Black Spring Press: The Best New British and Irish Poets 2019-2021
Death of Workers Whilst Building Skyscrapers: Periodicals: Just People – Issue One
Rivista Literary Project: Dendrology
Zeno Press
Factory Magazine: Issue One
Stickey Fingers Press: GROUNDLESSNESS
The Raven Review, Vol. 3

Illagrypho Press
Kalopsia Lit: Issue 4

The Poet as Rodent

Mud is the water, 
One and the same.
Up does not exist,
Under shade, filtered dark-
-Light of the sky,
Which does not exist.
Bearded, hooded, mechanical night,
Only dendrites in underbrush,
One wet, others salt
Another clog, another enemy,
Tunnelling always, falling back,
In the sunk ground. 
Another sound, another enemy
As in the sky,
Which does not exist. 

Seven Sisters Round the Foot of Your Bed

With bow-curved mouths,
Bullet-nosed and suited,
They draw down shutters
Against loud, lonely noises
That scrape the skull
Like a truth drug —
Phantoms slamming
Against dirty chalkboards
To leave us warnings,
Scribbled in pink & white.


Turning out plastic tokens from my pockets
And running an upturned hand along the underside
Of witch-tree branches (overgrown: needing amputated).
I could retire from the biomes of The City –
Here I’ve no gut to complain, no neck to put out,
Or claws for burrowing, a spine to prop me up straight,
No scales or hide or carapace for a mobile home.
So, I want to look down and see Steinbeck
Beneath the ground, held in the taller grass —
His boots welcomed into the sweeting ground. 
I could impregnate the selfless greenery,
With my automatic tools, my metal extensions,
Terraforming the low fields and ascending forests.
Or, end myself simply against a felled sleeper,
Not by money, not eviction, (or any invisible string).
Beaten yet again, but honestly this time, and final —
Unceremonious. Trading in a heavy head for another,
A sinner’s mind for a mute bone in the ground.
Following only the Y-shaped divining rods,
Severed on the ground. All my tangled aspirations,
Now crosshatched and clotted, wetly unwinding into a new bed.

Pop Astrology

Sitting street-side at the Zodiac Café, I shuffle my hand,
Scratching at my cheap scorpion tattoo. I turn out my coffee
Onto the real thing (a Red Claw) laying low in the gutter.
This displeases him, and he tells me so by rattling his sickle,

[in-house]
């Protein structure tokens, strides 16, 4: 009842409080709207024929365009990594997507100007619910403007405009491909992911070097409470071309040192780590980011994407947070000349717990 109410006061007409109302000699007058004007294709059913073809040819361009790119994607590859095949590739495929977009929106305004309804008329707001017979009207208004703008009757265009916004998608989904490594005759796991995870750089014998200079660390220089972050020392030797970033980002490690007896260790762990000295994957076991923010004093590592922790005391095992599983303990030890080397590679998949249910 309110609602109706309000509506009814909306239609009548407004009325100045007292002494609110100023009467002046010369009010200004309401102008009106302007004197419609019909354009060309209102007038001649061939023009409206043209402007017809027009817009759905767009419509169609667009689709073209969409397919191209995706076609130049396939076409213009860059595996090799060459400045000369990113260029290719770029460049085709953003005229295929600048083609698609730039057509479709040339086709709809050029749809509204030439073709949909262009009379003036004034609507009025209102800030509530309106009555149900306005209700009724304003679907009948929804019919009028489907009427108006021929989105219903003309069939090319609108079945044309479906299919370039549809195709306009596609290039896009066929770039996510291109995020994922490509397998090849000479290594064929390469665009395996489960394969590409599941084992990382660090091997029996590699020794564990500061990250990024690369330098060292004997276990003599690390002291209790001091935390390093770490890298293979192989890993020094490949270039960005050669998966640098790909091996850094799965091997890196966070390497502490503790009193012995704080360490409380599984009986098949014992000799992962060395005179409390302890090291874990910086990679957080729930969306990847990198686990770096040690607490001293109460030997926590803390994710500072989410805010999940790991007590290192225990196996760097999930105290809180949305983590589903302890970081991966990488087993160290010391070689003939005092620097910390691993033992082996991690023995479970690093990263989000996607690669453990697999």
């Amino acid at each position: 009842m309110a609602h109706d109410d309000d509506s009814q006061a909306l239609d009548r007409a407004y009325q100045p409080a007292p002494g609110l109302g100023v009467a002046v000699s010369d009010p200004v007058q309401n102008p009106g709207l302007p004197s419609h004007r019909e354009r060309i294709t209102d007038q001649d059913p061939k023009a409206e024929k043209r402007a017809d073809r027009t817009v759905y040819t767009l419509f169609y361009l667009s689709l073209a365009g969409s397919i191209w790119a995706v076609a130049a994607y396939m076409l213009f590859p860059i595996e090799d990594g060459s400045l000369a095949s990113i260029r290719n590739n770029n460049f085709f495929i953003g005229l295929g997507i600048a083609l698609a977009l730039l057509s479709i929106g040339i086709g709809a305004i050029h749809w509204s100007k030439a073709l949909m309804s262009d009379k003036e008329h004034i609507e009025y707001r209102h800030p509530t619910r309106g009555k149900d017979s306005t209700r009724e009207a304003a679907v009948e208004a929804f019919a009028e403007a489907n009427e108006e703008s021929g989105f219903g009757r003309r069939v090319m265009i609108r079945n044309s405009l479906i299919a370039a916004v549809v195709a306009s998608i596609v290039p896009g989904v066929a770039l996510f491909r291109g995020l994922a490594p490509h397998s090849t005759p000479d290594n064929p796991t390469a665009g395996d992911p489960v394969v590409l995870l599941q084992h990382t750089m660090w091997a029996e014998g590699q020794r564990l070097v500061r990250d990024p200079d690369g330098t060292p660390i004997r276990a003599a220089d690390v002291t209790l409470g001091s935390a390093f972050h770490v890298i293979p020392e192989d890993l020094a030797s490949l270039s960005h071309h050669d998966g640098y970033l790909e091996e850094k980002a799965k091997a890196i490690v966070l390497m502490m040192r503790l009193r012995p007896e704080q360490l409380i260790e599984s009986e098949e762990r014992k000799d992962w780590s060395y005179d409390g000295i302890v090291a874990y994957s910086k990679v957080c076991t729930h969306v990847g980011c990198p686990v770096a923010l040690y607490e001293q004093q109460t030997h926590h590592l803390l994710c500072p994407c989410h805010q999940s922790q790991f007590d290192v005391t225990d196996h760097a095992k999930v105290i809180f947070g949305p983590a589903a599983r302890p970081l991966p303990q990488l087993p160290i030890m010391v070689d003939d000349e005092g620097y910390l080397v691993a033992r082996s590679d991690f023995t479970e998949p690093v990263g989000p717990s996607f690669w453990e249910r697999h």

Percussing with his mouth-beaters and snapping his shears.
Here, the satyr/shop-owner turns out his sagged awning
With a splintered mop-handle and splits it by mistake.
The downpour is a biblical thing, sublime and scatological,
Gushing downhill and consuming everything not nailed-down,
Tearing up street signs and carrying off strollers.
A horse screeches, nearly de-saddling his hapless rider,
(Who nocks and fires helpless pleas in all directions),
Motivating a drove of cattle, who bolt off into the distance.
Just as all seems lost, an extrovert with leonine hair
And a first-rate tan hacks swathes into the shapeless creature
And is, in turn, trebuchet-ed into a loud clock-tower.
So, all remains lost. The water begins to spoil the land,
Mixing with the coffee and the compost.
The black ravine is now coursing, 12 feet high,
Enough, I’d think, to break the ribcage and crush the lungs
Of your average merman. Fate runs on ahead of me,
As he tends to do, urging me and everyone I know to follow.
He then trips and torpedoes into a storm drain, to drown,
Kicking and wailing, under a rancid, rising mud-sea.
Crabs nip at his exposed handles. Fish watch on, dumbly.
Letting out the last of his garbled death-sounds,
His legs jerk for the final time and droop, akimbo.
A waterlogged boot slips off to reveal a blue, bloated foot.
I watch on with my twin (both of us naked, orbiting
One another listlessly). At least, for now, it’s clean and dry
On the rooftops, we agree. Drunk on the drama,
We top up our cups at the new bankside and crack them together.
Here’s mud your eye, he says. Here’s mud in your eye, I reply.